Introduction to Data Science in Python: Pandas Module (Part 02)

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In the previous post, we have seen some basic usages of the pandas module. In this post, we will take a look at some more useful functionalities of the module.

Conditioning

  1. Show a filtered dataframe with values that satisfies the condition. The following example presents the same dataframe with values greater than zero. Values that do not satisfy conditions, are set to np.NaN or Null.
     df[df>0]
    
  2. Show all rows that satisfy condition for a particular column
     df[df['col_name']>0]
    
  3. Show all rows with target column values
     df[df['conditioned_col_name']>0]['target_col_name']
    
     df[df['conditioned_col_name']>0][['target_col_name_1','target_col_name_2']]
    
  4. Use of multiple conditions using and and or
     df[(df['conditioned_col_name_1']>0) & (df['conditioned_col_name_2'] > 0)]
    
     df[(df['conditioned_col_name_1']>0) | (df['conditioned_col_name_2'] > 0)]
    

Merging, Joining, and Concatenating

  1. Concatenation
     pd.concat([df1,df2,df3])
    
  2. Merging/Joining
     pd.merge(df5,df6,how='inner',on='index')
    
     df1.join(df2)
    
     ndf1.join(df2, how='outer')
    

Tips and Tricks

  1. Column Slicing
     df.iloc[:,start_index:ending_index].head()
    

    or

     df.loc[:,'start_column_name':'ending_column_name'].head()
    
  2. Add row total and column total to a numerical dataframe
     df['col_total'] = df.apply(lambda x: x.sum(), axis=1)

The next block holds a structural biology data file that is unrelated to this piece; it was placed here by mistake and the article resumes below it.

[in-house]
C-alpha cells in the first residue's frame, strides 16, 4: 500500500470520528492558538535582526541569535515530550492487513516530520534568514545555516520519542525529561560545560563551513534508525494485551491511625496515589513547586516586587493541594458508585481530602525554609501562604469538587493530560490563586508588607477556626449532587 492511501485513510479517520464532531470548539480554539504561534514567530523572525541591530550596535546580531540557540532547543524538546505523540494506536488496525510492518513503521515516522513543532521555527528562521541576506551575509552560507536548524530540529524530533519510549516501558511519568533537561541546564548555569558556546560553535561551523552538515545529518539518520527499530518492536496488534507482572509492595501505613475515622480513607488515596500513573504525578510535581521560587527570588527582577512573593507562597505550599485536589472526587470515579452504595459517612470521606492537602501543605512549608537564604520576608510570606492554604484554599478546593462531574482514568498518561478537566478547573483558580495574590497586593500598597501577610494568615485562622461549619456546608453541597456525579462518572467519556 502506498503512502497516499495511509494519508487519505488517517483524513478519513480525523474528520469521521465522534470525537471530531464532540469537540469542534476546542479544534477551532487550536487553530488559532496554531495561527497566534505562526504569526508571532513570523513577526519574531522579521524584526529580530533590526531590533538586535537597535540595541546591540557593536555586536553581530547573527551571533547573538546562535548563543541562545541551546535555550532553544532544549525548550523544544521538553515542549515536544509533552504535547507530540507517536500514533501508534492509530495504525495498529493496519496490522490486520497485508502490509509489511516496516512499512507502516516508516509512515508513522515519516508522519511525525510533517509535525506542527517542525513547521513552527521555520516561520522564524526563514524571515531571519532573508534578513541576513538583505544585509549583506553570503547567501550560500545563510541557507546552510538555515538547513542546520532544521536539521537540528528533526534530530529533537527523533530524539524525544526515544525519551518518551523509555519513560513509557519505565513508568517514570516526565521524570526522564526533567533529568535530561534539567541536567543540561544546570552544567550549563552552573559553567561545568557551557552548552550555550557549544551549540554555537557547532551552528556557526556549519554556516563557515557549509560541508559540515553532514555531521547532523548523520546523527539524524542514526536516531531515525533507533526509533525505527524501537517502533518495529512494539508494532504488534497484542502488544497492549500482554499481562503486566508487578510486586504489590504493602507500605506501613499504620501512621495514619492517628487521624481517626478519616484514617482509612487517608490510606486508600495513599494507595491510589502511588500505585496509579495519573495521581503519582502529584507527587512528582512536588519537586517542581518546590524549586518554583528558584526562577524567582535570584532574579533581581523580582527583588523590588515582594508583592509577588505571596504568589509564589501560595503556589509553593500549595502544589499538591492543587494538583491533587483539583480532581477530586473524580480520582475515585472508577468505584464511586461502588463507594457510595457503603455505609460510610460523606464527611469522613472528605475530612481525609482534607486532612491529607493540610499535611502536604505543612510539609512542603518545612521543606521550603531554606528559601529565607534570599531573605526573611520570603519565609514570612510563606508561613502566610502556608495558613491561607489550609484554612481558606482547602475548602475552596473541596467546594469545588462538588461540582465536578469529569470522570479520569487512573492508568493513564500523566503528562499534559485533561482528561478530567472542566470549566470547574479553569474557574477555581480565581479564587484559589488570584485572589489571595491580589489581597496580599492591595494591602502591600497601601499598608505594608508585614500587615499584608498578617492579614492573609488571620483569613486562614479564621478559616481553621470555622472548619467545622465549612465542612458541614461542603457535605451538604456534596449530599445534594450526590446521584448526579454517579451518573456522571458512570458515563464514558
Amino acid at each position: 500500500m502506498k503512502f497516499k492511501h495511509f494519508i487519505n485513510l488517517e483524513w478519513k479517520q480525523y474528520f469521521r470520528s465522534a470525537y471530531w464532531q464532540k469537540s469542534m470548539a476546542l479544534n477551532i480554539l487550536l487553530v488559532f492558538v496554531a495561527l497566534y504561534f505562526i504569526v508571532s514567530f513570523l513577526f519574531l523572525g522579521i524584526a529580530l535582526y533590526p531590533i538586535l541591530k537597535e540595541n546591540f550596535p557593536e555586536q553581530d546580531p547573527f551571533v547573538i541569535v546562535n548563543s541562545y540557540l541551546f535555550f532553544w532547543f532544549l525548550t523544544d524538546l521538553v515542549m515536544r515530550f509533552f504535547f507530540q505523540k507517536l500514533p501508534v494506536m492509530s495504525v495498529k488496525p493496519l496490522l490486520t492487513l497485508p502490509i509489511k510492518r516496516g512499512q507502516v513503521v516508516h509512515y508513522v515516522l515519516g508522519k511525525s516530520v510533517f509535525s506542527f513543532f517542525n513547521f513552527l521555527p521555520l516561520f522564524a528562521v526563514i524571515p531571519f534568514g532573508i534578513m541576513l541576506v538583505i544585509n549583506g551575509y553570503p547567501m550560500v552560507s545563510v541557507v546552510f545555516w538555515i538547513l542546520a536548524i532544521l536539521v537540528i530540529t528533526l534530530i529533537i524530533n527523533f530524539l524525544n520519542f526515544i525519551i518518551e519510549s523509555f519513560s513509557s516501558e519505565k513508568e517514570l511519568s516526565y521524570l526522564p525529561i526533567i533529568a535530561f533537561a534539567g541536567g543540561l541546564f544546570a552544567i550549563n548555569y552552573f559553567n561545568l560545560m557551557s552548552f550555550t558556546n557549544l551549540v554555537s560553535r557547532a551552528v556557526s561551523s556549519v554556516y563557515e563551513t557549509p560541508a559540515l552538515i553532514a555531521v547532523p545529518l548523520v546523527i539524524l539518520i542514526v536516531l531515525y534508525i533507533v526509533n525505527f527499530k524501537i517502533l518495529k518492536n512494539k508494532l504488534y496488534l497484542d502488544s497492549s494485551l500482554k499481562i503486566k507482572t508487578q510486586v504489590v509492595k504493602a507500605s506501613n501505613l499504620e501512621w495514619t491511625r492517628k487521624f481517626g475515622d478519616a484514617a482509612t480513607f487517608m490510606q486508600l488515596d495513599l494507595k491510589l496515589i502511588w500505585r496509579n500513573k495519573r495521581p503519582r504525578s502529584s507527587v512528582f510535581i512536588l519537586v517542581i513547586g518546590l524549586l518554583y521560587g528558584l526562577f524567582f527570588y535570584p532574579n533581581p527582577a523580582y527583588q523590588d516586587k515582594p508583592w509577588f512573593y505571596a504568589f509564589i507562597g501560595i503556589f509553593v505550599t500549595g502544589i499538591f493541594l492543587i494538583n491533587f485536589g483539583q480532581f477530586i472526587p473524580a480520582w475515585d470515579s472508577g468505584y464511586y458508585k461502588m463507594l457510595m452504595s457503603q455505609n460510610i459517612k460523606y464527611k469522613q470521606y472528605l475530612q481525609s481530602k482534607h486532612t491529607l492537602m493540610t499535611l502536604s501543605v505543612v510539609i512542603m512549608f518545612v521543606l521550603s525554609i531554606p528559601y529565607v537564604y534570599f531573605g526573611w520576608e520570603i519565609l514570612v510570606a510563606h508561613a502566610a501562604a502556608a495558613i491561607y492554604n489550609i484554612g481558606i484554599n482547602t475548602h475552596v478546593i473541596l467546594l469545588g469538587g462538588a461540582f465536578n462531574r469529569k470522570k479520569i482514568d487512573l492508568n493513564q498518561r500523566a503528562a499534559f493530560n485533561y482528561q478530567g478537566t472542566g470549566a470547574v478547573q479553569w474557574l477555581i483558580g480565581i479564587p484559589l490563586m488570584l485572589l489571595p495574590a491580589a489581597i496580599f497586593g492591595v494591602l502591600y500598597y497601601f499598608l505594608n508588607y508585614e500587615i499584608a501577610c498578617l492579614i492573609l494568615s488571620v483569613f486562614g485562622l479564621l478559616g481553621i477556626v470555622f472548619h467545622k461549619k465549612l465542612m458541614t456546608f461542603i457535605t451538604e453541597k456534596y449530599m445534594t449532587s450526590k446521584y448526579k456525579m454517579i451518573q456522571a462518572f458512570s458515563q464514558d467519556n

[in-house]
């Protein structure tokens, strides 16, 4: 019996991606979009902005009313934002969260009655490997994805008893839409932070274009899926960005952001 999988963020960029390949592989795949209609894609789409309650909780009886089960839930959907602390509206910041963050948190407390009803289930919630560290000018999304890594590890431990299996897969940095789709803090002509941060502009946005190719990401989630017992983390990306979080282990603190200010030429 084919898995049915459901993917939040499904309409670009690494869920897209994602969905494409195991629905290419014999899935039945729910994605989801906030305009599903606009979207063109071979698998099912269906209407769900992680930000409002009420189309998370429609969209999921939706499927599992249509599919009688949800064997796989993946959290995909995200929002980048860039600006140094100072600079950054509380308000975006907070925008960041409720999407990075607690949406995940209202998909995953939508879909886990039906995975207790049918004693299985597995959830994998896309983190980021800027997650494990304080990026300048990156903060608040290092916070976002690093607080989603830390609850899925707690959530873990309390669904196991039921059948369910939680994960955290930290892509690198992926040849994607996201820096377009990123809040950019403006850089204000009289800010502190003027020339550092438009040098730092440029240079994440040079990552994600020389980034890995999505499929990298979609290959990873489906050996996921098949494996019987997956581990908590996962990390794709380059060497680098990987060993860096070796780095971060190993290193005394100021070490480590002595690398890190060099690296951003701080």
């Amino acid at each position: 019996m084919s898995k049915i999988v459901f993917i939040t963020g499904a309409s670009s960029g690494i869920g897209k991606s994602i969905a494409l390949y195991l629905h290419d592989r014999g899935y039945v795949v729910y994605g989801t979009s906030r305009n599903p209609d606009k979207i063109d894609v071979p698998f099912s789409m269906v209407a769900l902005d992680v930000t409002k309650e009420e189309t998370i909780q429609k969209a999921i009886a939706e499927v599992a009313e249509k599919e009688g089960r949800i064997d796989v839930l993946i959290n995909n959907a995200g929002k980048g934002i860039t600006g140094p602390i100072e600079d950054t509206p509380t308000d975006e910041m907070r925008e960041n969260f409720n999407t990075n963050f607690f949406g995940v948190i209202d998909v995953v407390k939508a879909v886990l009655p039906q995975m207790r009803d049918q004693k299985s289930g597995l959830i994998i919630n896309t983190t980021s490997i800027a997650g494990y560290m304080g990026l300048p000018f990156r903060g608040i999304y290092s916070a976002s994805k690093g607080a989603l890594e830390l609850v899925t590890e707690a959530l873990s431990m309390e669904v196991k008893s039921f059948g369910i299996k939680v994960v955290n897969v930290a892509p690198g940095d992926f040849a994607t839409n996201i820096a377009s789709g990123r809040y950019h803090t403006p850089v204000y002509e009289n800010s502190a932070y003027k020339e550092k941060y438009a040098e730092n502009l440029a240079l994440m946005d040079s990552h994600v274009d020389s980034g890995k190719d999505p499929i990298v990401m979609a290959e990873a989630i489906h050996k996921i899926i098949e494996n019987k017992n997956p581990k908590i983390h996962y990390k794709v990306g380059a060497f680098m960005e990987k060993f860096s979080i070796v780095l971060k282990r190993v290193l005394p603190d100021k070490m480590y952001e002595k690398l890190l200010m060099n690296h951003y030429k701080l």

df.loc['row_total'] = df.apply(lambda x: x.sum())
    
  3. Access multiple files together with same columns
     from glob import glob
     files = sorted(glob(data/file_name*.csv))
     pd.concat((pd.read_csv(file) for file in files),ignore_index=True) 
    
  4. Read dataframe from Clipboard (quickly copying from Excel or Google Sheet)
     df = pd.read_clipboard()
    
  5. Read online JSON file
     df = pd.read_json('target_url')
    
  6. Scrape tables from webpage
     pd.read_html("target_URL")
    
  7. Apply functions to columns and save modified data in new columns
     for col in df.columns:
         df[f'{col}_modified'] = df[col].apply(function_name)
    
  8. Change location of a new column
     cols = list(df.columns)
     target_loc = 3
     cols = [:target_loc] + ['new_col_name'] + cols[target_loc:-1]
     df = df[cols]
    
  9. insert a new column at a particular location
     df.insert(target_loc, 'target_col_name', df['col_name'].apply(function_name))
    
  10. renaming column names
    df = df.rename({'col_1':'new_col_1','col_2':'new_col_2',}, axis='columns')
    
  11. Reversing the column order
    df.loc[:,::-1]
    
  12. Reverse row order
    df.loc[::-1]
    
  13. Split names (first-last) or locations (city-state) in different columns
    df[['new_col_1','new_col_2']] = df.col_name.str.split(' ',expand=True)
    

    use split(',') if the city-state format is like Houston,TX.

  14. Select columns by data type
    df.select_dtypes(include=['number','object','category'])
    
    df.select_dtypes(exclude=['object','category'])
    
  15. Count number of values with different data types if exist in a single column
    df.col_name.apply(type).value_counts()
    
  16. You can transpose a dataframe like a matrix
    df.T
    

I will keep adding useful functionalities of pandas dataframe in this post.

For accessing all data science in python related posts, check this post:

Collection of Data Science in Python Posts in my Blog.

References

  1. 100 pandas tricks to save you time and energy

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